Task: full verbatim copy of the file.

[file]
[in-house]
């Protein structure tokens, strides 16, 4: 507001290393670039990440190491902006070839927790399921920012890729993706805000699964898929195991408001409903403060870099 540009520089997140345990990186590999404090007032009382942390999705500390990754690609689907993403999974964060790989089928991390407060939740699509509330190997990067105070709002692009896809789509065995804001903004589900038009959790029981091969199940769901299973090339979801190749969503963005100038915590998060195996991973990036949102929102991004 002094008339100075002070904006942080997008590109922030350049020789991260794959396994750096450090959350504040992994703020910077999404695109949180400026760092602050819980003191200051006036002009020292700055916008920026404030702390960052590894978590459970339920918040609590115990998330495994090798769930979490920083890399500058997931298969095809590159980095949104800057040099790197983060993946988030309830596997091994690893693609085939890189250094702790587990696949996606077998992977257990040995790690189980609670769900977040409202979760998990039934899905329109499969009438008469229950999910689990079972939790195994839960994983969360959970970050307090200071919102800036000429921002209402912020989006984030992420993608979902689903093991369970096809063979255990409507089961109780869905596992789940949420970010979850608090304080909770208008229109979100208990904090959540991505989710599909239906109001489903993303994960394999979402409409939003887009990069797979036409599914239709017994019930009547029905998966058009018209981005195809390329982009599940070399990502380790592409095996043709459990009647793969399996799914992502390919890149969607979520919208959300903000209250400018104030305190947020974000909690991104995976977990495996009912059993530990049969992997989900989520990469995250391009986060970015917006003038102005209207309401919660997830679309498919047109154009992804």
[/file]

[in-house]
């Protein structure tokens, strides 16, 4: 507001290393670039990440190491902006070839927790399921920012890729993706805000699964898929195991408001409903403060870099 540009520089997140345990990186590999404090007032009382942390999705500390990754690609689907993403999974964060790989089928991390407060939740699509509330190997990067105070709002692009896809789509065995804001903004589900038009959790029981091969199940769901299973090339979801190749969503963005100038915590998060195996991973990036949102929102991004 002094008339100075002070904006942080997008590109922030350049020789991260794959396994750096450090959350504040992994703020910077999404695109949180400026760092602050819980003191200051006036002009020292700055916008920026404030702390960052590894978590459970339920918040609590115990998330495994090798769930979490920083890399500058997931298969095809590159980095949104800057040099790197983060993946988030309830596997091994690893693609085939890189250094702790587990696949996606077998992977257990040995790690189980609670769900977040409202979760998990039934899905329109499969009438008469229950999910689990079972939790195994839960994983969360959970970050307090200071919102800036000429921002209402912020989006984030992420993608979902689903093991369970096809063979255990409507089961109780869905596992789940949420970010979850608090304080909770208008229109979100208990904090959540991505989710599909239906109001489903993303994960394999979402409409939003887009990069797979036409599914239709017994019930009547029905998966058009018209981005195809390329982009599940070399990502380790592409095996043709459990009647793969399996799914992502390919890149969607979520919208959300903000209250400018104030305190947020974000909690991104995976977990495996009912059993530990049969992997989900989520990469995250391009986060970015917006003038102005209207309401919660997830679309498919047109154009992804």